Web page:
You don’t know your mortgage credit score.
Well, it may not be a lie, but it’s can be misleading when it comes to what matters. There’s plenty of mystery surrounding credit scores, with plenty of conflicting information on what impacts them, what matters the most, and the fastest way to improve them. I work with a lot of people who thought they knew their credit scores, but found out they had no idea what their mortgage credit score was!
I hate to do it, but I’m about to add to that confusion. Get this – There are very few ways to access the credit score that matters the most. As much consumer advocacy as exists in society, you wouldn’t think that would be the case. However, for whatever reason, it’s something that is rarely discussed.
Here’s the deal… Everyone can agree that the most important purchase that most people make is their home. So as you get ready to buy a home, that’s the most important time to know your credit score, right?
Everyone knows they have (or should have) three scores. One from each bureau – Equifax, TransUnion, and Experian. What is rarely discussed though, is that not only can the score be different from bureau to bureau, BUT they can also be different depending on who pulls it.
See, each bureau has several different credit score models. We talk a lot about consumer advocacy, but when it comes to credit scores, consumers still get left in the dark quite a bit. This is because for credit bureaus, the consumer is not the customer. Credit card companies, auto lenders, and mortgage lenders are their customers. Sure a consumer might pay a few bucks here and there to pull their score, or enroll in an on-going program. The industries that utilize credit reports as part of their daily business are the real clients though. Since these industries spend millions of dollars every year on reports, they get to make the rules on what they believe are the most important factors for credit scores.
So what that gets you is one set of scores when you apply for an auto loan, another set when you apply for credit cards, and another set when you apply for a mortgage. To complicate things even further, sometimes there are variations in models within each industry.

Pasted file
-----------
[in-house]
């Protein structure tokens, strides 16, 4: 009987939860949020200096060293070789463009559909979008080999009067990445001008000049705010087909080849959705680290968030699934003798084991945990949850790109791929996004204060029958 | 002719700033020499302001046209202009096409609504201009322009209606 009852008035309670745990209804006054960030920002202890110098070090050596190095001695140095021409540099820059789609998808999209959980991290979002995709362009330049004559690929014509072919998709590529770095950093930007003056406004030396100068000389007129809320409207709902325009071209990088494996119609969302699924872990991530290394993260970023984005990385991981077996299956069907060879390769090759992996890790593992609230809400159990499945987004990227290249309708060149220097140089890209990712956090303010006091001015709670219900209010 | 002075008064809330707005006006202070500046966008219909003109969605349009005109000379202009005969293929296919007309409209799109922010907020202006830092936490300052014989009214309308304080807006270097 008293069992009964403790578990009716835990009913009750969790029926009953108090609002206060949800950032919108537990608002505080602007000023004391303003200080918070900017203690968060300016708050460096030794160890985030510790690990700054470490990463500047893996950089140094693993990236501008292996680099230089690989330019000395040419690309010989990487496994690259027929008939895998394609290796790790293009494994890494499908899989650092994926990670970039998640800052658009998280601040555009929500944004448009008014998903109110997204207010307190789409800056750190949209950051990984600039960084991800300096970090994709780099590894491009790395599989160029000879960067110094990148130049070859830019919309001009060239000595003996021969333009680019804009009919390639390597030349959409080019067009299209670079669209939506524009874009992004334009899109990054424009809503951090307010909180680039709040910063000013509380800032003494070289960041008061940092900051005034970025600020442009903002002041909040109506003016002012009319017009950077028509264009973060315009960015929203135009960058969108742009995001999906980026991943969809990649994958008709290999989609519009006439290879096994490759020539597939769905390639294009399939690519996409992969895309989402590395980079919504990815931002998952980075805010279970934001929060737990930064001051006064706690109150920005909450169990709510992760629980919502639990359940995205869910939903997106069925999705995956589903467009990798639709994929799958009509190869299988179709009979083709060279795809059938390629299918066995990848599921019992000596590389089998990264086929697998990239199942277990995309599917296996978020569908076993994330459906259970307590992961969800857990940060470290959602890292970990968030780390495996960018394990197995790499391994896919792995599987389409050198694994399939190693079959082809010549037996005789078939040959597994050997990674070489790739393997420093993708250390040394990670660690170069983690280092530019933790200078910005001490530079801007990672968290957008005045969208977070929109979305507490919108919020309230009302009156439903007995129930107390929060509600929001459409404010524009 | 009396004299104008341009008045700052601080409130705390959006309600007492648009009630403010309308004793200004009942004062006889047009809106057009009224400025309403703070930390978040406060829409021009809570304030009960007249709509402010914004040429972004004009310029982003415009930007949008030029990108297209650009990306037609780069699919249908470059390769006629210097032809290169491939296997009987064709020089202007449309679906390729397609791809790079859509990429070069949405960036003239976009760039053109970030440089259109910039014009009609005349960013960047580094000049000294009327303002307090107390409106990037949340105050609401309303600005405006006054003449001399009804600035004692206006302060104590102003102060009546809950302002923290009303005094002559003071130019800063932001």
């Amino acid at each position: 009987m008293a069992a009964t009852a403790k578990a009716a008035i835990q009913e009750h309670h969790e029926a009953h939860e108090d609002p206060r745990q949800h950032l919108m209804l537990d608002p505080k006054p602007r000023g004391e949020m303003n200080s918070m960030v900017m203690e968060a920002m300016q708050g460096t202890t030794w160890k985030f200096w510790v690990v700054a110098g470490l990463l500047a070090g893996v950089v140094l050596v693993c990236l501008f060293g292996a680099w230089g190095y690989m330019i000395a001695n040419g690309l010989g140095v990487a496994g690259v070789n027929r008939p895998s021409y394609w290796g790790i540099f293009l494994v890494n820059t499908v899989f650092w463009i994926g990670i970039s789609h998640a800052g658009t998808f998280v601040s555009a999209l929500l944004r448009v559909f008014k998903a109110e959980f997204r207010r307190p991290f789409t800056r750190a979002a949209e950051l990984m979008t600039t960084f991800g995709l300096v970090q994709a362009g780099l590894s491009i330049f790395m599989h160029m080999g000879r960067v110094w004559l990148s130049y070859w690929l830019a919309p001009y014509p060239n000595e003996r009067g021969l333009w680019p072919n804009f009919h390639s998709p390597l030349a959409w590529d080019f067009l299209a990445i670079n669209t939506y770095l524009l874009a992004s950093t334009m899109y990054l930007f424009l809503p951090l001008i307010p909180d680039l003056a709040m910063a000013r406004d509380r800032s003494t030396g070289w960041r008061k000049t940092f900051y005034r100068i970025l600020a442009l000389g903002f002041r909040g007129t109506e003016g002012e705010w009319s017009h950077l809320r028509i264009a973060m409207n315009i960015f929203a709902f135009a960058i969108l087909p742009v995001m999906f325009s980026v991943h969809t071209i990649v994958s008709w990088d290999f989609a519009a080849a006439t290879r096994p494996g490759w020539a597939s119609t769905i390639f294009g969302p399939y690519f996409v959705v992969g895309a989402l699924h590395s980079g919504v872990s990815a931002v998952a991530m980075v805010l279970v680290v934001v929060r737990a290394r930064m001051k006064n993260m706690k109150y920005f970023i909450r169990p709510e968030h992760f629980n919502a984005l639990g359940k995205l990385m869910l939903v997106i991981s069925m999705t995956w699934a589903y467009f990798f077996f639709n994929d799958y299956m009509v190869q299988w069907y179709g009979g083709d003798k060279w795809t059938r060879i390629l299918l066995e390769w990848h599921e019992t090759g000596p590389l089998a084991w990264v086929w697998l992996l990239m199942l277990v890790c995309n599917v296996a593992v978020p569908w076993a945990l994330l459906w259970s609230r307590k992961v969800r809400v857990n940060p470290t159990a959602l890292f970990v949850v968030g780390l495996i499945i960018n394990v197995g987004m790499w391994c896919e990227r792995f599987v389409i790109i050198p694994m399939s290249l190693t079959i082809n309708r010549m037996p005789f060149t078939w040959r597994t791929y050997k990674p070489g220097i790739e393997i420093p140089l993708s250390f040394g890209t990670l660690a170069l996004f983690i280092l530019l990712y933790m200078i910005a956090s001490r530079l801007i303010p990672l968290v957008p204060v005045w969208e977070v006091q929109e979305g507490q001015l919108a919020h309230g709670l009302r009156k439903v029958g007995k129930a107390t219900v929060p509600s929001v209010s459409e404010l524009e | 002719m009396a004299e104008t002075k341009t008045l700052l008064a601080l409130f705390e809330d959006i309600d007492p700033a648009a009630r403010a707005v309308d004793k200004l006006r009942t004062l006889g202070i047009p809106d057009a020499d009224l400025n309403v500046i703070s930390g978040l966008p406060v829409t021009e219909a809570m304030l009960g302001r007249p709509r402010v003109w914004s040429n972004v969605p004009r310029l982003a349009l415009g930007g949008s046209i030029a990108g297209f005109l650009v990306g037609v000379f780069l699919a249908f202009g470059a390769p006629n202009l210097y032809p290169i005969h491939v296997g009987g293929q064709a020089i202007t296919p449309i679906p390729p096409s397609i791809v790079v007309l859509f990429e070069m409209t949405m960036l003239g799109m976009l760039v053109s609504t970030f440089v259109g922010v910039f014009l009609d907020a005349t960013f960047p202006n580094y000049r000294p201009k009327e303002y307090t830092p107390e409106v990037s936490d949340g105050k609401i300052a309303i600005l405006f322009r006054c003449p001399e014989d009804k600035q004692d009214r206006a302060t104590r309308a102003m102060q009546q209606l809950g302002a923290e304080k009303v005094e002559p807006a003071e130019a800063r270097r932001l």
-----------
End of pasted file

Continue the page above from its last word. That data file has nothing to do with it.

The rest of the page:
For mortgage lending though, the models are standard. Experian Fico 2, Equifax Fico 5, and TransUnion Fico 4. (for more info visit http://www.myfico.com/crediteducation/fico-score-versions.aspx)
So if your’re preparing to buy a home, you can run out to Credit Karma and pull these, right? Or go to Free Annual Credit Report, right? Wrong. Credit Karma uses something called VantageScore 3, which can be completely different from your mortgage scores.
While the various consumer sites where you can go to get your scores serve as a good base line, it is possible for those numbers to be dramatically different from the ones that really matter. The only place to get the score that counts for mortgage purposes, is from a mortgage lender. I provide clients and agents resources to access real credit scores, anytime they want.
With my Mortgage PreFlight credit report, potential home buyers can access the credit scores that count, and get their full report, 24 hours a day. Get the numbers that matter without being forced to sign up for monthly credit score programs that don’t even give you real information!
Just go to JonesGroup SWF Mortgage PreFlight and find your real mortgage credit score.